Foreign Body Granulomatous Reaction Presenting as Systemic Sarcoidosis: A Case Report with Energy-Dispersive Spectroscopy Analysis

Michael Singer,* Herb Srolovitz, Robin Bullick, and André Dufresne

Background: Sarcoidosis is an immune-mediated idiopathic disorder and is generally thought to be a diagnosis of exclusion. Although researchers have looked at viruses, mycobacteria, and certain chemicals as possible triggers, the initiating antigen remains unidentified.

Observations: A 41-year-old black male metal-worker previously diagnosed with systemic sarcoidosis presented with a 6-month history or recurrent, sometimes tender, skin nodules on the lower legs. Chest film, gallium scan, and angiotensin-converting enzyme (ACE) level results supported a diagnosis of systemic sarcoidosis. A biopsy of a lower extremity skin nodule showed confluent non-necrotizing granulomas with irregular birefringent particles in giant cells in a fibrous tissue background suggestive of a silica nodule. Review of a previous bronchila biopsy showed similar foreign body granulomas. Energy-dispersive spectroscopy (EDS) analysis, clay (kaolinite), chromium, and aluminum particles that were consistent with the patient's occupational exposure.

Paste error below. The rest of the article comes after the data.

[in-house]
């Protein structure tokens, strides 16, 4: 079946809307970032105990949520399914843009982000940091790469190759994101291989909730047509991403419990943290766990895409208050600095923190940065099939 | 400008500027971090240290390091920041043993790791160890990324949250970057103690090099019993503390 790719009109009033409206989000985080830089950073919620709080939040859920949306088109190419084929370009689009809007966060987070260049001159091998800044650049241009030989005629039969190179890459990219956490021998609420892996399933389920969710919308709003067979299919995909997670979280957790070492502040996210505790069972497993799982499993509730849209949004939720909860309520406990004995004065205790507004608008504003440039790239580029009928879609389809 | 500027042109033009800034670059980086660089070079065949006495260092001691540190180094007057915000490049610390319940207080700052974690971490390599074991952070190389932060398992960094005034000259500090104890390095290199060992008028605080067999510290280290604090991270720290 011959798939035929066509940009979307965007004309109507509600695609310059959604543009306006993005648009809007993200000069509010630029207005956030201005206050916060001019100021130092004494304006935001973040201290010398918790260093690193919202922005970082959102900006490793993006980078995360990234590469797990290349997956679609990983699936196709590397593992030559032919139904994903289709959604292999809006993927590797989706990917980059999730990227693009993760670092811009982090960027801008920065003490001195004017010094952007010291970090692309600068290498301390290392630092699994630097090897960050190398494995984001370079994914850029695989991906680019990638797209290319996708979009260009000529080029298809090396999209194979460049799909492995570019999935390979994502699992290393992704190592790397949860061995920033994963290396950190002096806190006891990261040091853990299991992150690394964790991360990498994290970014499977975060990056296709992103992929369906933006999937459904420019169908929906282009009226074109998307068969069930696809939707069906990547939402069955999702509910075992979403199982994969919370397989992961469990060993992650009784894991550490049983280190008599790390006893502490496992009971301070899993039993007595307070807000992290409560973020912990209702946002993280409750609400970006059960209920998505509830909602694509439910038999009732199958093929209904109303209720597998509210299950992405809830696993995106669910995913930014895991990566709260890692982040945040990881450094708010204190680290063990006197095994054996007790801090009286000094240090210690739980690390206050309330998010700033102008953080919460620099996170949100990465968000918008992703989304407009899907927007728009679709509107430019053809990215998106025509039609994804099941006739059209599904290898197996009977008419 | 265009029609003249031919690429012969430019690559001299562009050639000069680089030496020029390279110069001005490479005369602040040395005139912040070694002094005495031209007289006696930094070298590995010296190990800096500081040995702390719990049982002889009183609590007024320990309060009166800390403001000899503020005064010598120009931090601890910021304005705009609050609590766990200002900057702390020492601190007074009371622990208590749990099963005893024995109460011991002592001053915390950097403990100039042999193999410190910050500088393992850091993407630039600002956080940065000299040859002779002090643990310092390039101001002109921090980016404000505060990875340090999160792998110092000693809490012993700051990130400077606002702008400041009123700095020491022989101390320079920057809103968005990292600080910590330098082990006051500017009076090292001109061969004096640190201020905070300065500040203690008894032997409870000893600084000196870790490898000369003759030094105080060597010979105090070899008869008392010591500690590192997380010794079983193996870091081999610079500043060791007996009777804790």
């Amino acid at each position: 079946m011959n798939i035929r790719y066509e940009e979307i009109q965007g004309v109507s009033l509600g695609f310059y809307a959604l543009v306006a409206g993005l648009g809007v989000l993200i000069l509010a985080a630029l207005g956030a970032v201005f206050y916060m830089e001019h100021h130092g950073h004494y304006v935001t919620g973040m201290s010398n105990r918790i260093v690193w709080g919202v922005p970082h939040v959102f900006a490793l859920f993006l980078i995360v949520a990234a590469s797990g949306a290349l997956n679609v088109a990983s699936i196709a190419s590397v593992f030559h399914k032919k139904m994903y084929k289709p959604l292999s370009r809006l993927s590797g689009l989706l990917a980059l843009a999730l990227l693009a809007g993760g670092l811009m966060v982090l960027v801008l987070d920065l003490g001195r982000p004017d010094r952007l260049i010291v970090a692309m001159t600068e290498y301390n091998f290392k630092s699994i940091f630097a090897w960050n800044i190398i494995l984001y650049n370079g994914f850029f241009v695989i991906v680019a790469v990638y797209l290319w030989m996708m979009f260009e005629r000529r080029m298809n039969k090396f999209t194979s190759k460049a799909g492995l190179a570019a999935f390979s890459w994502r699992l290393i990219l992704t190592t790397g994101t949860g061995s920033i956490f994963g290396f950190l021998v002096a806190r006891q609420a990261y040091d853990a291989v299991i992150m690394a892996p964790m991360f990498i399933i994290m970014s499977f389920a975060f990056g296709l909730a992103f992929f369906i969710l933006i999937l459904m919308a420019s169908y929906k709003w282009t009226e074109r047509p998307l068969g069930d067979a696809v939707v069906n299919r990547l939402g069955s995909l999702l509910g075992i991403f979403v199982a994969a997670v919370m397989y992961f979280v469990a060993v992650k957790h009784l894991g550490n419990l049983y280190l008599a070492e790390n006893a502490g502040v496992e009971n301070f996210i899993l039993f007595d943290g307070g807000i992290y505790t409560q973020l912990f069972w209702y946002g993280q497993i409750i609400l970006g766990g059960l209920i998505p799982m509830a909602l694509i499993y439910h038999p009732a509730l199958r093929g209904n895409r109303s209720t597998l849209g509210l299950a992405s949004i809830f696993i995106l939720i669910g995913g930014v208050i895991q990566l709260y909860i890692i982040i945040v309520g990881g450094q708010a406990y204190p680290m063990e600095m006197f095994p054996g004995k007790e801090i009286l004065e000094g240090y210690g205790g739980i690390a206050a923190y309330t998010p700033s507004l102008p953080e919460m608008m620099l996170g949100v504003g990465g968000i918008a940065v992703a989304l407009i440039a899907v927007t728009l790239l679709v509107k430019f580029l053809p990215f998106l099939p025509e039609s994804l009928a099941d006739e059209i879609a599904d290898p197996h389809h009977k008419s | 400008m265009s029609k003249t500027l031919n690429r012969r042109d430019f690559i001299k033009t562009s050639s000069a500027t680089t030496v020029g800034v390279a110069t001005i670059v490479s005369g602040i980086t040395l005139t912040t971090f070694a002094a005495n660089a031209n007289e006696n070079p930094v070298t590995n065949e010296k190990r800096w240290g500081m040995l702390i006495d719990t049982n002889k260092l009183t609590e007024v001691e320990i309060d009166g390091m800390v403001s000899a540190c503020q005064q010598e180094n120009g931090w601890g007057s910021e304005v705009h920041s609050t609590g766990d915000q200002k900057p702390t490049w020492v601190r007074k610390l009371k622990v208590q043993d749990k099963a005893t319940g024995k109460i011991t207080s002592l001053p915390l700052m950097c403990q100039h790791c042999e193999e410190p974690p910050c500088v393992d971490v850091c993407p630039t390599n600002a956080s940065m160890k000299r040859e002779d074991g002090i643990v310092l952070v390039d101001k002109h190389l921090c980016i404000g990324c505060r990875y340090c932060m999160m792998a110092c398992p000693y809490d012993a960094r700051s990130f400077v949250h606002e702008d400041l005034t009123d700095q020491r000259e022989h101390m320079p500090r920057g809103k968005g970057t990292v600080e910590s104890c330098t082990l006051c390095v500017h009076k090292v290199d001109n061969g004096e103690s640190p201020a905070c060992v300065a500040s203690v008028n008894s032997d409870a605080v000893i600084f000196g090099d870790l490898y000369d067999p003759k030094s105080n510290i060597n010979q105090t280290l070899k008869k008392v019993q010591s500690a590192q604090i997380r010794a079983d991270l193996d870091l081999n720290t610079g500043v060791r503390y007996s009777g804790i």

Conclusion: ACE level and gallium scan may not be specific for sarcoidosis. In certain occupational settings, EDS analysis should be considered before a diagnosis of sarcoidosis is made. This case may provide insight into the etiology of certain presentations labelled as sarcoidosis.

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JCMS 1(1) Contents